I think that question is one of the most overlooked questions for managers and leaders in thinking about that really the greatest source of motivation for employees is them making progress on any work and so asking how do they want to make progress? How do they want to grow in? In this case, someone who, again, they’re not working for you technically in this situation. So, I love that insight.

Then, yeah. You talking about relinquishing control. Man. You said a little bit of you have a tendency to not want to give up that control in that your name’s on the line. What do you tell yourself in that moment when you feel like do I want them to make the call? Should I just step in? What sort of thing is going through your head at that moment?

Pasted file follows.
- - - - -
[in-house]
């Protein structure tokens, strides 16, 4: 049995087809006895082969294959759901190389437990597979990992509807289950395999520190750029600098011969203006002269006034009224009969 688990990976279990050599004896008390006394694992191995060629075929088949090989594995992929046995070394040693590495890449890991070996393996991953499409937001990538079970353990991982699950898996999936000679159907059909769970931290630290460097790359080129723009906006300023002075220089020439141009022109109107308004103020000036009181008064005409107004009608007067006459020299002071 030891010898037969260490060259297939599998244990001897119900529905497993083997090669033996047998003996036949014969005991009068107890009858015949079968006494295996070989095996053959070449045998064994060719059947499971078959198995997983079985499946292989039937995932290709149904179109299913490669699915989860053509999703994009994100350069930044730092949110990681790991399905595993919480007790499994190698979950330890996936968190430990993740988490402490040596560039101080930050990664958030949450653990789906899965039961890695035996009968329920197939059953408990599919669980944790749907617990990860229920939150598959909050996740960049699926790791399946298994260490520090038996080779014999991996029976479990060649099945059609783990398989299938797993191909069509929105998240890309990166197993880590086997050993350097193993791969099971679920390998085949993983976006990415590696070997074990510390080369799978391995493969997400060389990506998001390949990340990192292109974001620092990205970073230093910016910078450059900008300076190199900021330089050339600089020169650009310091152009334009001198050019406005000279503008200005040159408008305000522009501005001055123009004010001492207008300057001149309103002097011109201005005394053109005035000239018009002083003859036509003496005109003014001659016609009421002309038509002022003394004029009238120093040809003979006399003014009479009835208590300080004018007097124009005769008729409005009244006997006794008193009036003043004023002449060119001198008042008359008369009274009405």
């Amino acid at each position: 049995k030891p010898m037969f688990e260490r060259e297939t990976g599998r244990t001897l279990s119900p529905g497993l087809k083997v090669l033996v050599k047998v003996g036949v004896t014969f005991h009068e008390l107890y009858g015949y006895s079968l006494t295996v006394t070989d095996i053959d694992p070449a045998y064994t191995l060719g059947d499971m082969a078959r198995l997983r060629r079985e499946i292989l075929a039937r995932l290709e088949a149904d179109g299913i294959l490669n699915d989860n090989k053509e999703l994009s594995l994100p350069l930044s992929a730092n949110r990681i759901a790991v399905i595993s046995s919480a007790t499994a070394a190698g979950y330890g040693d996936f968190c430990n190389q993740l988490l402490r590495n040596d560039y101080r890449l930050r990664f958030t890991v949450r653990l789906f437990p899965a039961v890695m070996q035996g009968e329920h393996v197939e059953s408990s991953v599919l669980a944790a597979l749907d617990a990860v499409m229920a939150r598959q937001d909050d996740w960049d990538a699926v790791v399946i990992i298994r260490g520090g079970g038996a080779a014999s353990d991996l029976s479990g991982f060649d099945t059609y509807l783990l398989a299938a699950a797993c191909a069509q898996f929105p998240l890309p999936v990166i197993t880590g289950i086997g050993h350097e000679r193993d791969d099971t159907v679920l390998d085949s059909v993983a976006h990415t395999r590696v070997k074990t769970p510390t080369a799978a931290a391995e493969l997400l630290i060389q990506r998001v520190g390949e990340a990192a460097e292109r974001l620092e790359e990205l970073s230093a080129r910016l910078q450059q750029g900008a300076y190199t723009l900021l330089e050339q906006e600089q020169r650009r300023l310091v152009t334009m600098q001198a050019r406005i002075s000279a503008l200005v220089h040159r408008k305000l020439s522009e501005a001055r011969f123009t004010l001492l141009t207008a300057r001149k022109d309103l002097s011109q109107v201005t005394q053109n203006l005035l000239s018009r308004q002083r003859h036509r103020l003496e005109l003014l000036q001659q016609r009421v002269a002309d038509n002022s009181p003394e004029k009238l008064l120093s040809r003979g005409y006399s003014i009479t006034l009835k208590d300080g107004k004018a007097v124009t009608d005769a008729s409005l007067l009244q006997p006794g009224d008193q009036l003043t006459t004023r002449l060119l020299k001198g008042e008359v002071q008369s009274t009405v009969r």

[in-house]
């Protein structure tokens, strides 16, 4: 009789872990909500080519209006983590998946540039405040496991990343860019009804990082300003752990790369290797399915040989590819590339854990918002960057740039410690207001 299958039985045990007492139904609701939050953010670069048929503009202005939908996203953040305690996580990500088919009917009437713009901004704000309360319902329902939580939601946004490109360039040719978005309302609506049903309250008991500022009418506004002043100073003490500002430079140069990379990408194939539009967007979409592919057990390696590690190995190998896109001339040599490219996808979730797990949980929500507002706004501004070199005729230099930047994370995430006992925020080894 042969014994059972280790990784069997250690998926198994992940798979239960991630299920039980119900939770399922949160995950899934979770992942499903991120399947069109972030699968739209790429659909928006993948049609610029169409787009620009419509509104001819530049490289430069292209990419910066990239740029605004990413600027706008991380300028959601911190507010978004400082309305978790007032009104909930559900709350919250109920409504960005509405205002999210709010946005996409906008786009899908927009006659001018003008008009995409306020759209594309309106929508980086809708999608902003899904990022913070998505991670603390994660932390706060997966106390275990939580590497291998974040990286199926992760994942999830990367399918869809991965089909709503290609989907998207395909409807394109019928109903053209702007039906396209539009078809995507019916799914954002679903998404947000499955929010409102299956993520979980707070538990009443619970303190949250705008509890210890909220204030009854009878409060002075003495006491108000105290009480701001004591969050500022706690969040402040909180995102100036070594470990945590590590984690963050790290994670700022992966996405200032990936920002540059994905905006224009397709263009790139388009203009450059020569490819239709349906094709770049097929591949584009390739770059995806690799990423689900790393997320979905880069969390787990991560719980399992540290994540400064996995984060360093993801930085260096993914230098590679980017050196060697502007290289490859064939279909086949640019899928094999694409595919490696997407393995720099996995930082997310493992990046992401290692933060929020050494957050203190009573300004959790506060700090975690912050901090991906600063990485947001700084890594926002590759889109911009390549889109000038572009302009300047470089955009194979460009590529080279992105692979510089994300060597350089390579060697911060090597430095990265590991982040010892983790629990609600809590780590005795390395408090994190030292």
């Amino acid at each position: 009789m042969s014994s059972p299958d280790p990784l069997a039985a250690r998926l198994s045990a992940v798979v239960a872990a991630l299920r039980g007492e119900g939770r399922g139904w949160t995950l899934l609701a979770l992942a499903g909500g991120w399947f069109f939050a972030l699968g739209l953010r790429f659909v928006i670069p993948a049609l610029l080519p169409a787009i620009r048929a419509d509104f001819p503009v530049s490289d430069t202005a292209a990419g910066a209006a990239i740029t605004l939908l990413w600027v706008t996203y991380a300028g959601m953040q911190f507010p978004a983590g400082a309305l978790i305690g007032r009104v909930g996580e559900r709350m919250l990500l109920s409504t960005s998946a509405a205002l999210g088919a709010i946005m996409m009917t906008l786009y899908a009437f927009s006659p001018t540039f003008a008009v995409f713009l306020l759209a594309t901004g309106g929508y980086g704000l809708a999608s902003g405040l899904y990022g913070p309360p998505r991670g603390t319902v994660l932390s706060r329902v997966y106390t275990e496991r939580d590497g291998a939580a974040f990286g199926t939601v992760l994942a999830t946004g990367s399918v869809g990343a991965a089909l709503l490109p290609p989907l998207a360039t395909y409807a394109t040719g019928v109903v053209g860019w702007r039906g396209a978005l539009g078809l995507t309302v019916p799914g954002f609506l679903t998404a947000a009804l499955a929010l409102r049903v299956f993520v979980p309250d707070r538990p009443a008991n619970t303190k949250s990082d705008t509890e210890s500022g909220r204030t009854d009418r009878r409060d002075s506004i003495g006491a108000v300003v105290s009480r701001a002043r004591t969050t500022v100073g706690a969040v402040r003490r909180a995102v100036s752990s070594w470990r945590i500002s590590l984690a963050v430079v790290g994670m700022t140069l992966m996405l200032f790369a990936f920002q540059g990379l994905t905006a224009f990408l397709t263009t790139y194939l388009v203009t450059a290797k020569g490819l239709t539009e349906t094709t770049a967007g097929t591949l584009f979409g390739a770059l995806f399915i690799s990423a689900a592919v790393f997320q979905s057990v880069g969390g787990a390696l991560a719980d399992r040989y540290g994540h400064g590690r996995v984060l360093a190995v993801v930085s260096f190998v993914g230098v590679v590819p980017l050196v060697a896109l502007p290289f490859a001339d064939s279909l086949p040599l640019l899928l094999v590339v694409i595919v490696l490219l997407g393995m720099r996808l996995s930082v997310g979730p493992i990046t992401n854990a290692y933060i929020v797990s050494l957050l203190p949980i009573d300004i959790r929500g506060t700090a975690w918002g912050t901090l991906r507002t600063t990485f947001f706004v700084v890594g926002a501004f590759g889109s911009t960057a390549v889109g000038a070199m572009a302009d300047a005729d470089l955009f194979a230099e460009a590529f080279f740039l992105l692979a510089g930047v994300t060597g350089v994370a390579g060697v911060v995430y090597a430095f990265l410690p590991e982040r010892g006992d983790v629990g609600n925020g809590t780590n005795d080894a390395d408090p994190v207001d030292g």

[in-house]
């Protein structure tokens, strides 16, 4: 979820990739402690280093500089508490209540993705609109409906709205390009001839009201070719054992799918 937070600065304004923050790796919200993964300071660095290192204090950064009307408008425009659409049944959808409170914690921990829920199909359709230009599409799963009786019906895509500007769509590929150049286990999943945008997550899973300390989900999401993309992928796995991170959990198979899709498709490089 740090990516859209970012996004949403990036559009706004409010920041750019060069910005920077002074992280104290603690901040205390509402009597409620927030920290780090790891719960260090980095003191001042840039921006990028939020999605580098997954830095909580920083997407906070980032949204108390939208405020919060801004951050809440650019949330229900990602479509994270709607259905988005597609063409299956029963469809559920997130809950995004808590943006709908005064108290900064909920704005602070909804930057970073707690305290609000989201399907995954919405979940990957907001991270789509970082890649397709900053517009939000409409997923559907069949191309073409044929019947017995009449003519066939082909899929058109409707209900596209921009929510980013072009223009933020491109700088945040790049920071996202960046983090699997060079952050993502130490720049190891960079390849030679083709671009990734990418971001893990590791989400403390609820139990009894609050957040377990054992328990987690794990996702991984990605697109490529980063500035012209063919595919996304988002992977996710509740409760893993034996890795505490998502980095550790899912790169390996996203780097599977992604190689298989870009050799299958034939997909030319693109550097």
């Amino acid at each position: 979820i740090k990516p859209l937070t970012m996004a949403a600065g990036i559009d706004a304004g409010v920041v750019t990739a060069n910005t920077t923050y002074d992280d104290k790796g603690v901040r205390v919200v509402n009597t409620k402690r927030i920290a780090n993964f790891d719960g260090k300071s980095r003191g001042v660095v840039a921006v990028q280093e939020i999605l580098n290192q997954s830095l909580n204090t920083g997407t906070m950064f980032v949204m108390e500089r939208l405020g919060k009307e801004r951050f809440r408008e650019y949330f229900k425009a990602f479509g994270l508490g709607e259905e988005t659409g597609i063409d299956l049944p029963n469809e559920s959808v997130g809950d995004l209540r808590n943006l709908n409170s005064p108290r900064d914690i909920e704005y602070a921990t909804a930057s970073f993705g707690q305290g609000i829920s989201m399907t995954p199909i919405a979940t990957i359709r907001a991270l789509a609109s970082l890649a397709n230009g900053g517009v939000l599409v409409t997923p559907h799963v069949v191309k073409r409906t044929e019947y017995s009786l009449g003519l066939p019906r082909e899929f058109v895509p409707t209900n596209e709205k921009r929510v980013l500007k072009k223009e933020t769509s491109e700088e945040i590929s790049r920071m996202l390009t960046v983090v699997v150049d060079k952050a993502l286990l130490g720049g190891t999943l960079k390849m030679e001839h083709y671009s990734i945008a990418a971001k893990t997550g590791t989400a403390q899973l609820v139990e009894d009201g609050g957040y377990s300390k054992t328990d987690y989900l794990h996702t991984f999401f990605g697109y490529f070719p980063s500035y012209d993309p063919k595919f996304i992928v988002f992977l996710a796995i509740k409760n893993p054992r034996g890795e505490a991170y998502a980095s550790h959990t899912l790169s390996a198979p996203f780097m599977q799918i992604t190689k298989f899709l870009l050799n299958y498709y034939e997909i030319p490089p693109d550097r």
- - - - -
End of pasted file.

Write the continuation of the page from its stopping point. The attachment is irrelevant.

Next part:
Dan: So, I’ve got a really good privilege on my side which is that I’ve worked on a lot of projects.

So, I’ve been doing what I’m doing for 15 years or 18 years or whatever it is. I’ve lived through every kind of project. Really terrible ones, really good ones and the common thread is how happy we were on projects.

That’s the thing that how did I feel on the project? How did my team feel? If we felt great, then it’s a successful project regardless of the quality of the work. So, I’ve always thought that the quality of the work is what counts. I think that there is a lot to be said for doing work at the highest quality or at the best of your ability. I think that’s how people grow is by stretching themselves in that way, but I also think that it’s about working with people.

It’s cliché, but on my deathbed, I’m not going to be like, “Man, those Photoshop files weren’t that good,” or I think-

Claire: Really? You sure?